Frederick R. Dickinson
We (Japanese) are conservative simultaneously with being progressive; we are aristocratic and at the same time democratic; we are individualistic while being also socialistic. In these respects we may be said to somewhat resemble the Anglo-Saxon race.
Okuma Shigenobu, 1910 2
There is brotherhood between an English gentleman and a Japanese samurai - a spiritual bond between them.
Nitobe Inazo, 1910 3
For Japan's loyal Anglophiles, the start of an alliance with Great Britain in 1902 marked more than just a strategic turn. At a time when the founders of modern Japan still struggled to fashion a sense of nation and common purpose, men like Okuma and Nitobe saw in association with Britain confirmation of a particular national character. Okuma's petition for constitutional government along British lines had been dismissed in 1881 in favor of a Prussian model. Now, the 64-year old veteran of Japanese politics and nation building could claim that Japan had followed 'Anglo-Saxon' footsteps all along. 'Japan and its ally have always shared the same attitude', he proclaimed in February 1902:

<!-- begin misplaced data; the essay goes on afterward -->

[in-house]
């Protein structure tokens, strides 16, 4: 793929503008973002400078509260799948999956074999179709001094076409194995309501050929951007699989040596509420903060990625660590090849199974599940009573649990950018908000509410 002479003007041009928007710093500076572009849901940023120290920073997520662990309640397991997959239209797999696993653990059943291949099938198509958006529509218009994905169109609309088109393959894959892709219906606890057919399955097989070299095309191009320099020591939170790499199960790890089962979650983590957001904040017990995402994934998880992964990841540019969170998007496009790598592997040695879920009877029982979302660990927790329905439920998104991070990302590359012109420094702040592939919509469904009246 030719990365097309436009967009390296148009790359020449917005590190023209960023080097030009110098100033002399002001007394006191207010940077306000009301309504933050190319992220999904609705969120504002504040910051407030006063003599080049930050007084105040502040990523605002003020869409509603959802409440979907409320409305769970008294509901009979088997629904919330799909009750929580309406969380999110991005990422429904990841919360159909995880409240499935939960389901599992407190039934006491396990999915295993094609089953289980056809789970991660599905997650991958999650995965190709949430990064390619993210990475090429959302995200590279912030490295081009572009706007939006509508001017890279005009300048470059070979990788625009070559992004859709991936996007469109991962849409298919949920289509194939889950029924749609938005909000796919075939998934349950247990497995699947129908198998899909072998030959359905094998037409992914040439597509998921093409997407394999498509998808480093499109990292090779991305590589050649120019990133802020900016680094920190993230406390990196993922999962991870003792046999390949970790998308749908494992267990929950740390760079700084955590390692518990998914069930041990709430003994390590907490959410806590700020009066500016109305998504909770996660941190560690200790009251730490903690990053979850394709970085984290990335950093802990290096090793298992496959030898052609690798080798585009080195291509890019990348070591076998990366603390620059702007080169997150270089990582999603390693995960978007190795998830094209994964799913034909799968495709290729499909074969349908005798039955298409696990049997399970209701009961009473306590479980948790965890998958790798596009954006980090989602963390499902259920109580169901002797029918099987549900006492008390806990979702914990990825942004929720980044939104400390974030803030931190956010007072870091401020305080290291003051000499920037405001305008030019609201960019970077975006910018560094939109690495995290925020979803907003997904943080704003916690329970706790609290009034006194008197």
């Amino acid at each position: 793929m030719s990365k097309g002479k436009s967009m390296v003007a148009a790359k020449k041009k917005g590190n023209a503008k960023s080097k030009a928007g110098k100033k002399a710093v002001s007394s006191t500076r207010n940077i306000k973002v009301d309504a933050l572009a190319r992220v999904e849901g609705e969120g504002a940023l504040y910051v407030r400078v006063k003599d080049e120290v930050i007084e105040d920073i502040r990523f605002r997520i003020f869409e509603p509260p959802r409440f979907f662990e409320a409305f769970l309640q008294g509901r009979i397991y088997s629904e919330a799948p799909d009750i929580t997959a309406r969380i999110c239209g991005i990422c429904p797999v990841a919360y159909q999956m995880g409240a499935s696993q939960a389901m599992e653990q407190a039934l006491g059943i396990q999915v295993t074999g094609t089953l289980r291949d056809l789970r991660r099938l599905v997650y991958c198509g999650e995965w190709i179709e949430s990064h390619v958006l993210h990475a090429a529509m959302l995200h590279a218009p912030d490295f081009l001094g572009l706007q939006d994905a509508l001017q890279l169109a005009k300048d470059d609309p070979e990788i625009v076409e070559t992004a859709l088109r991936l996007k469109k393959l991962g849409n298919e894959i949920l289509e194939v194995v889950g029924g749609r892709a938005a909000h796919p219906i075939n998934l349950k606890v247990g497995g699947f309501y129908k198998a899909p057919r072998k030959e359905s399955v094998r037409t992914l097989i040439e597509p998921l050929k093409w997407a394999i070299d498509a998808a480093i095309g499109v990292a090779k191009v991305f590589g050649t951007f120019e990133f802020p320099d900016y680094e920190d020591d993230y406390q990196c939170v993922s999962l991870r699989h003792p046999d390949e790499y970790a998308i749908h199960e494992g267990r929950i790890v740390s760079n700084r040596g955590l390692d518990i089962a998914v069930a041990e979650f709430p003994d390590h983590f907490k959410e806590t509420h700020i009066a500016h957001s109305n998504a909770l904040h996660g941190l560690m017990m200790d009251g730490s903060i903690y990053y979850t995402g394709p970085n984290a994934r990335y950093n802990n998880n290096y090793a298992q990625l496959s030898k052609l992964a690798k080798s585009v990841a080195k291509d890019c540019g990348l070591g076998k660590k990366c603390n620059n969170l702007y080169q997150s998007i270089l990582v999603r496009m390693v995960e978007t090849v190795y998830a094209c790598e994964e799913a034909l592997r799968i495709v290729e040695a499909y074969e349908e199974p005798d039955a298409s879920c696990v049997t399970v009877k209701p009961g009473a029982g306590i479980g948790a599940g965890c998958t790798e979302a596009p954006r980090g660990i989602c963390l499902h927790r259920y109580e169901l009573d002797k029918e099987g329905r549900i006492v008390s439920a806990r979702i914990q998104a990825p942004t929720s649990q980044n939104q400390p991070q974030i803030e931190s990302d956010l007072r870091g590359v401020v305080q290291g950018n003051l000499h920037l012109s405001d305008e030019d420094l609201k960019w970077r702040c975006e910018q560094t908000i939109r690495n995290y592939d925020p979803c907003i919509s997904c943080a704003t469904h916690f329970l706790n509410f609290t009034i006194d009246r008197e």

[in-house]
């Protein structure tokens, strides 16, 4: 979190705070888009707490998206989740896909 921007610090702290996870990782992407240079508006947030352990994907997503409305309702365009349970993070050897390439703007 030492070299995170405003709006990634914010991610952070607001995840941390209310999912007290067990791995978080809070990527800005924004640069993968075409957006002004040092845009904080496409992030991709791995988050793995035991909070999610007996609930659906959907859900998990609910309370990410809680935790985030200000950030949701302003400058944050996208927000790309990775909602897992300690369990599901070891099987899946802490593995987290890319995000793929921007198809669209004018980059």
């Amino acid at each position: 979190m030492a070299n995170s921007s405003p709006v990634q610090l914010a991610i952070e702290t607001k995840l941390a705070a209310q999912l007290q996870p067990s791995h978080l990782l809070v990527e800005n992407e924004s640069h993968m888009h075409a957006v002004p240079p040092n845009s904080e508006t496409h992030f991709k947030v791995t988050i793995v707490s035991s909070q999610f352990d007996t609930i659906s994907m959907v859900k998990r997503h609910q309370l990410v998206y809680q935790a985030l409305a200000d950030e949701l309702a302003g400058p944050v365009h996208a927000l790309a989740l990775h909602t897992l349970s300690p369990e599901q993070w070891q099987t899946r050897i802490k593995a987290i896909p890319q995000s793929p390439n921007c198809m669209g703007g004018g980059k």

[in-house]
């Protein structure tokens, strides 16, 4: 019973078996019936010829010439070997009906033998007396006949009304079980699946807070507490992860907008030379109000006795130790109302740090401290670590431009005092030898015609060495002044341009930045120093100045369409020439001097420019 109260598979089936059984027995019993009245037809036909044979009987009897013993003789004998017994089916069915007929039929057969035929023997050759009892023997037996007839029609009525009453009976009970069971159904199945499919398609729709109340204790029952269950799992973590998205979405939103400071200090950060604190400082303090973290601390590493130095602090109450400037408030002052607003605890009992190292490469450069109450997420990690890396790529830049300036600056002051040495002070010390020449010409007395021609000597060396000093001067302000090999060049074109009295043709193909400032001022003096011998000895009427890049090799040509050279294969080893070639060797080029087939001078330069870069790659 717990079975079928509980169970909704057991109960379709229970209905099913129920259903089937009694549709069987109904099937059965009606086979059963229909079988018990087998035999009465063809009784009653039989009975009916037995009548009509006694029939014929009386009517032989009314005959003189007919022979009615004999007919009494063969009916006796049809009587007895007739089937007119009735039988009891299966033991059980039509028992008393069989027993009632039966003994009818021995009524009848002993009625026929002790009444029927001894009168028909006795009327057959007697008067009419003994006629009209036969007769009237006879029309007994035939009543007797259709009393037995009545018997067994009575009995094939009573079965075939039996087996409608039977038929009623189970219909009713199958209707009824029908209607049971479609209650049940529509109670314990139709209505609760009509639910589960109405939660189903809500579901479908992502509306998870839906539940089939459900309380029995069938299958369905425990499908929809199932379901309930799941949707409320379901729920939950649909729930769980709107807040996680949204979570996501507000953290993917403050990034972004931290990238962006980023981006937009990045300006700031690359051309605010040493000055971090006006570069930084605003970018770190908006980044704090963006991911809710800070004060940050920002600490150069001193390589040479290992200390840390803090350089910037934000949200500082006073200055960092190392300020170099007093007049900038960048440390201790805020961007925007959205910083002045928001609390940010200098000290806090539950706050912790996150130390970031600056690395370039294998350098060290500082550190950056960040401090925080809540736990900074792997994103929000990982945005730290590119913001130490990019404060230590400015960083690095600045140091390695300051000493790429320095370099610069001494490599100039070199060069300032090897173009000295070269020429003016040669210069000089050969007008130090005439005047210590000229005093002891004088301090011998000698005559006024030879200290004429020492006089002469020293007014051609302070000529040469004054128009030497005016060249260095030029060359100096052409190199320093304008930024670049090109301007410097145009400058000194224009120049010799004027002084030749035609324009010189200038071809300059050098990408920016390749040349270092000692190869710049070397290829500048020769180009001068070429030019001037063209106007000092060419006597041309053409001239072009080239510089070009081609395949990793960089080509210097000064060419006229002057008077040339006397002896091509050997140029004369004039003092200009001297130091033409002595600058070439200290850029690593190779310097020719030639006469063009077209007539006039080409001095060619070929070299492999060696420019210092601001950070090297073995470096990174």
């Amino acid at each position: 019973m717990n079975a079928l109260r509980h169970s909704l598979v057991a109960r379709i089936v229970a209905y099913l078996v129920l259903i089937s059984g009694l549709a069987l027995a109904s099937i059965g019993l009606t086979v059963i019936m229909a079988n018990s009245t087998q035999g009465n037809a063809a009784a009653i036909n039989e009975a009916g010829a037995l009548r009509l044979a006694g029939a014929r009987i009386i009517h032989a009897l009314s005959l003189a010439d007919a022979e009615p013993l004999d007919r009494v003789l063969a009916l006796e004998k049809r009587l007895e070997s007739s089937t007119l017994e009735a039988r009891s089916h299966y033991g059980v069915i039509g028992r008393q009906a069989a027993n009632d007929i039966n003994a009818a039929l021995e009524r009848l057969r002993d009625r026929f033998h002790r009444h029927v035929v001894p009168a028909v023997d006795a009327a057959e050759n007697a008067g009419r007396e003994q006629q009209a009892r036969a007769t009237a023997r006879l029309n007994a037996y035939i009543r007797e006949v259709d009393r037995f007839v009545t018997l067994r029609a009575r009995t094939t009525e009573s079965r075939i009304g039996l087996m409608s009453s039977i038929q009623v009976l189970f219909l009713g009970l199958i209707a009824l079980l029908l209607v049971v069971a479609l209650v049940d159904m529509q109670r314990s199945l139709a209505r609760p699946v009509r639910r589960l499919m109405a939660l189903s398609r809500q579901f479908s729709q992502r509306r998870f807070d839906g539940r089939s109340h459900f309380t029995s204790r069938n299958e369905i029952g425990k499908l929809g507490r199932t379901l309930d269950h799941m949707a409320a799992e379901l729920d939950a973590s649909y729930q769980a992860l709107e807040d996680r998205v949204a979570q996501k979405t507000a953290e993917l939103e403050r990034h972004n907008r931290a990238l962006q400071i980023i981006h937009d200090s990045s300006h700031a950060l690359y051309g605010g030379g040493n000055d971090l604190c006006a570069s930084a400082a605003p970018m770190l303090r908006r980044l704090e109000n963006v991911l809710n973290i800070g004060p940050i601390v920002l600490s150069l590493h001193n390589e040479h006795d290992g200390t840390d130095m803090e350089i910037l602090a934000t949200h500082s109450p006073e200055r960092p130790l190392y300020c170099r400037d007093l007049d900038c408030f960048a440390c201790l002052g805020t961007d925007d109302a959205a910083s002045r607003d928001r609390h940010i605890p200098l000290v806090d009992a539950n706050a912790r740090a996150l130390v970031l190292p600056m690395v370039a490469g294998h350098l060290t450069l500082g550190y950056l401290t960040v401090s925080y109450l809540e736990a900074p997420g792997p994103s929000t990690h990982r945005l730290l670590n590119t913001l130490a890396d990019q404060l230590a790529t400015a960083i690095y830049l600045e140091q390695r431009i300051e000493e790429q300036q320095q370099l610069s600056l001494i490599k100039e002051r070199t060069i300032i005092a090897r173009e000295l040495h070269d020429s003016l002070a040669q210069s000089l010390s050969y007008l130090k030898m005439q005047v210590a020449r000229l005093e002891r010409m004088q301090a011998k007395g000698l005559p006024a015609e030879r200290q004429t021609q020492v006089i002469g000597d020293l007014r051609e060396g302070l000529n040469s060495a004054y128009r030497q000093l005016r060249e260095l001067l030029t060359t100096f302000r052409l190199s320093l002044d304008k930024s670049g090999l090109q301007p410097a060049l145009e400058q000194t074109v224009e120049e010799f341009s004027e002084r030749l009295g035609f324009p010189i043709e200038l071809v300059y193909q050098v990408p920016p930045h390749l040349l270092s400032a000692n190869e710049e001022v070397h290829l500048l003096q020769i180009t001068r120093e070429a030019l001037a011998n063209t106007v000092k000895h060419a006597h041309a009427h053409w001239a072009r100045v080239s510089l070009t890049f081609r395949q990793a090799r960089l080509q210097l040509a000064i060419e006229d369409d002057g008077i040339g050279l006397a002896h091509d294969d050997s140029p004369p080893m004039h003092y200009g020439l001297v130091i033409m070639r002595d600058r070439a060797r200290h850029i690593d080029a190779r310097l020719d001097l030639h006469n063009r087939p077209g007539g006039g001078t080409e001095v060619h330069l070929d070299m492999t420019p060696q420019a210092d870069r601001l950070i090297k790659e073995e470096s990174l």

By following the same policy regarding the preservation of Chinese territory and equal commercial and industrial opportunity for the powers, we have, in actuality, manifested an alliance in spirit … With the conclusion of a written treaty, Japan and Britain now have a perfect union [kanzen no gatchi]. 4
For historians, too, the record of Japan's foreign associations symbolizes more than geopolitics. The Anglo-Japanese Alliance belongs squarely within the heady nation-building days of the late Meiji period, when Japan delighted the Western world by adopting the trappings of modern civilization. More particularly, it is identified with an era of peaceful expansion and prosperity, before the dramatic turn that would plunge the archipelago into the most destructive war in world history.